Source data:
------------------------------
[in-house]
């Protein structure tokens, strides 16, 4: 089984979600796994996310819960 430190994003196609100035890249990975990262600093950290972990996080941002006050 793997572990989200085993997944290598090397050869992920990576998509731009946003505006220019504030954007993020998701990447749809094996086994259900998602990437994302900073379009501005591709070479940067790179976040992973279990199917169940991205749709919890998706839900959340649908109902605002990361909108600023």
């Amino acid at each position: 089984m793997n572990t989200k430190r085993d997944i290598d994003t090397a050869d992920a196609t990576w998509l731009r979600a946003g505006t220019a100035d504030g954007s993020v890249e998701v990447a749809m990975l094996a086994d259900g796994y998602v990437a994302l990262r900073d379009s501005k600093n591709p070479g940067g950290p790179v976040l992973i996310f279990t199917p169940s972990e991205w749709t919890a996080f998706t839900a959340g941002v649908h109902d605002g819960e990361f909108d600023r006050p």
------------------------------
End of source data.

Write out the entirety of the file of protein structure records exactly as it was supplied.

[in-house]
């Protein structure tokens, strides 16, 4: 089984979600796994996310819960 430190994003196609100035890249990975990262600093950290972990996080941002006050 793997572990989200085993997944290598090397050869992920990576998509731009946003505006220019504030954007993020998701990447749809094996086994259900998602990437994302900073379009501005591709070479940067790179976040992973279990199917169940991205749709919890998706839900959340649908109902605002990361909108600023």
């Amino acid at each position: 089984m793997n572990t989200k430190r085993d997944i290598d994003t090397a050869d992920a196609t990576w998509l731009r979600a946003g505006t220019a100035d504030g954007s993020v890249e998701v990447a749809m990975l094996a086994d259900g796994y998602v990437a994302l990262r900073d379009s501005k600093n591709p070479g940067g950290p790179v976040l992973i996310f279990t199917p169940s972990e991205w749709t919890a996080f998706t839900a959340g941002v649908h109902d605002g819960e990361f909108d600023r006050p």